Spring Adventures

After a long winter of far too much healing from a concussion and two surgeries, I’ve been so grateful to spend the spring on the road and making art! 


Mid April, I helped install 4 of my sculptures at the Art Gallery of Alberta and attended the opening of Fix Your Hearts or Die. 


Following that, I travelled to Banff for Ghost Days: Making Art for Spirit - A multi-disciplinary residency with many fantastic artists, the 4 weeks I spent in Banff were incredible and allowed me to focus on materials and making while meeting with elders, learning new processes in workshops, and learning new processes with the Banff Centre production team!



I’m now rounding off this trip with a few days in Calgary before returning home to Toronto and immediately shipping sculptures off for an upcoming group exhibition at the Dunlop Gallery in Regina, Off-Centre: Queer Contemporary Art in the Prairies


New website content from the last year will be up soon!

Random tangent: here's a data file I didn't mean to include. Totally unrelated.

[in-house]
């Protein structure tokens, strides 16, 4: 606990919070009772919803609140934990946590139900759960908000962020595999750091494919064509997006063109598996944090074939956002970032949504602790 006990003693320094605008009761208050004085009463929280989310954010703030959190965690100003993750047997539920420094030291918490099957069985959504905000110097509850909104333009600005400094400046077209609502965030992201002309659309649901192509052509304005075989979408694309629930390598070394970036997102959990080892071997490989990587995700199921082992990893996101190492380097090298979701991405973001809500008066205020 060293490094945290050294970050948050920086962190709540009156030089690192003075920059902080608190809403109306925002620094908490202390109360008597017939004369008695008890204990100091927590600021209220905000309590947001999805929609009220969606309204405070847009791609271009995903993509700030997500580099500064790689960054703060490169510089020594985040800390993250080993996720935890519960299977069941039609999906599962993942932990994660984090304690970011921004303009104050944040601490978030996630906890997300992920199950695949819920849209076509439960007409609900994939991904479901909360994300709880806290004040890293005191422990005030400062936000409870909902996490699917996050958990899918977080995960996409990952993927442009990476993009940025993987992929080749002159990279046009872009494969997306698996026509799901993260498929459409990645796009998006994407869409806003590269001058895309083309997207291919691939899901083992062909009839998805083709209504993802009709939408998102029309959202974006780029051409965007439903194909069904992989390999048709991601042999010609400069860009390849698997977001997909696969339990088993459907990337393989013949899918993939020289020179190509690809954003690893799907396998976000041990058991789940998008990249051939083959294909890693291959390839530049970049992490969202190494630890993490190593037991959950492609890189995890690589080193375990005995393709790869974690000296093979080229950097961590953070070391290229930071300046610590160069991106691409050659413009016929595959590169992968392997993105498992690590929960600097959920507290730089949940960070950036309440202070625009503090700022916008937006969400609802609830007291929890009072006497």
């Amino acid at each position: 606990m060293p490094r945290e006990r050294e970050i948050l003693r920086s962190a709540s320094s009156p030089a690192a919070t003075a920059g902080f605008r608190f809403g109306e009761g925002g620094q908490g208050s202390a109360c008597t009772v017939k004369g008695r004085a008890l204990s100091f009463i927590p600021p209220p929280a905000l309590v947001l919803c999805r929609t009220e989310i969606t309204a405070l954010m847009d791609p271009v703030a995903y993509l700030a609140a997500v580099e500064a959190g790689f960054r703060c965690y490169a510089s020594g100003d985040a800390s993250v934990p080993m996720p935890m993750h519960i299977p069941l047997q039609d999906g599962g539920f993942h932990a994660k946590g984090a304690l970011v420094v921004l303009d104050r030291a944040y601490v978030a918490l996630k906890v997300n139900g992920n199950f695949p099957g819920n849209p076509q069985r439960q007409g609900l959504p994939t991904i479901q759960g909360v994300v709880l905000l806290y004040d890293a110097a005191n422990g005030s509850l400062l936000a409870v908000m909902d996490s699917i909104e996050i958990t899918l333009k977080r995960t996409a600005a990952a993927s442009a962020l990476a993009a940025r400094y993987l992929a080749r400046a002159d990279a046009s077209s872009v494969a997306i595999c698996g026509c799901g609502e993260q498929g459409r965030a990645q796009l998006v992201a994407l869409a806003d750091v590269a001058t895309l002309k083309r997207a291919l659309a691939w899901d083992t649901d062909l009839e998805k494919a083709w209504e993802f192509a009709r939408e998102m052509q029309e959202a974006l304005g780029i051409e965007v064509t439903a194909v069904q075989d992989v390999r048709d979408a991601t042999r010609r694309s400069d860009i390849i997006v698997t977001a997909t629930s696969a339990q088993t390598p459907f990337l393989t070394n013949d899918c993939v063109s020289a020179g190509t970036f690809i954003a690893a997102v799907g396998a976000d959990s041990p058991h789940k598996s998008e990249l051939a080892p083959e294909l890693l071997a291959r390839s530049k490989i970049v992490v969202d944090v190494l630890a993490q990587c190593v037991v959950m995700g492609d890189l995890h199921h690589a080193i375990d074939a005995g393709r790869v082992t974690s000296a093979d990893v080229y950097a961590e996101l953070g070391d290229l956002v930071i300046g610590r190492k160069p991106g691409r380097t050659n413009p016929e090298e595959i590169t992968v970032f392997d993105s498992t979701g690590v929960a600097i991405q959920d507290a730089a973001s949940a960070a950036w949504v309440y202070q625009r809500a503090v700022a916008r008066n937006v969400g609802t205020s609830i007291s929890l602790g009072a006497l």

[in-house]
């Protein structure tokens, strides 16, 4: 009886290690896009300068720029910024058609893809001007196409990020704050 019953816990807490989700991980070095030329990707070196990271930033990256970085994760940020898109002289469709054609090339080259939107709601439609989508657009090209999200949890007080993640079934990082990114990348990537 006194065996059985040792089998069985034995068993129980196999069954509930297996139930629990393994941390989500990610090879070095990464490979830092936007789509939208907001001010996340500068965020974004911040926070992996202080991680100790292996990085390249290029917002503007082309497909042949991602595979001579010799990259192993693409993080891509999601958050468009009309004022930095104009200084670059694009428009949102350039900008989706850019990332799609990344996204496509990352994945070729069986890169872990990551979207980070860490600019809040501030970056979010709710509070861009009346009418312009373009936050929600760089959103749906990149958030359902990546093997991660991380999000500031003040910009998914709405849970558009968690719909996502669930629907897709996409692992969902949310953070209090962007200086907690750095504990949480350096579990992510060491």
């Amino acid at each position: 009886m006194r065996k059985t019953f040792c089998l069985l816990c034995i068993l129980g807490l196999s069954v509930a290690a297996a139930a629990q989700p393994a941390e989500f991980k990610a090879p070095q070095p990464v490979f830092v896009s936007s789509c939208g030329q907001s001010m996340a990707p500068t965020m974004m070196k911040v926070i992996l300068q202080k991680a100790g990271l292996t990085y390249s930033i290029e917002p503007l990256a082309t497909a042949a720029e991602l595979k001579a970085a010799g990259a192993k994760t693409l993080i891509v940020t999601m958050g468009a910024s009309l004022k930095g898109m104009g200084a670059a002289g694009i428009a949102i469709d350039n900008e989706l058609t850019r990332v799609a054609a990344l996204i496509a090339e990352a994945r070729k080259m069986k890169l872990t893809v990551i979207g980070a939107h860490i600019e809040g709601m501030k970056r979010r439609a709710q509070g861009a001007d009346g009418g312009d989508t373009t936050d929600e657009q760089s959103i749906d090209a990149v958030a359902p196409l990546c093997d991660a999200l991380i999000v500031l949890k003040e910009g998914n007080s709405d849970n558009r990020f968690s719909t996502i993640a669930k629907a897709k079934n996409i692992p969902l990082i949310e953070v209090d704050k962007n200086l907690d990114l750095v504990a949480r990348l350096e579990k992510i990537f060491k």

Li Salay at the Art Gallery of Alberta

Li Salay is on view at the Art Gallery of Alberta from May 25 - Sept 9, 2018. Curated by Amy Malbeuf and Jessie Short. More information: https://www.youraga.ca/exhibitions/lisalay

From the AGA Website:

“Li Salay (Michif for “the sun”), a new exhibition focused on the work of Métis artists from across Canada, stems from co-curators Amy Malbeuf and Jessie Ray Short’s intensive, cross-Canada research and studio visits with over forty Métis artists in 2016 and 2017. Their research revealed the emergence of common, and often intersecting, themes in the artists work, including kinship, labour, the body and land. The curators write: “An eclipse or a cloudy day may present an incomplete or partial vision of the sun. Similarly, Métis people are largely partially visible and partially understood within the cultural fabric of Canada. Li Salay acknowledges Métis people as always present and always whole, although they are often perceived as being partial. Métis art is often invisible due to being subsumed under broader notions of Indigenous art, leaving no space to be defined within it’s own context. Li Salay will examine the shifting boundaries of contemporary Métis artistic practice in an exhibition curated by and comprised of Métis artists.”

Including: Lori Blondeau, Katherine Boyer, Dayna Danger, Rosalie Favell, Gabrielle L’Hirondelle Hill, Casey Koyczan, Tim Moore, Audie Murray, Sheri Nault, Sherry Farrell Racette, Les Ramsay, Jewel Shaw, Amanda Strong”


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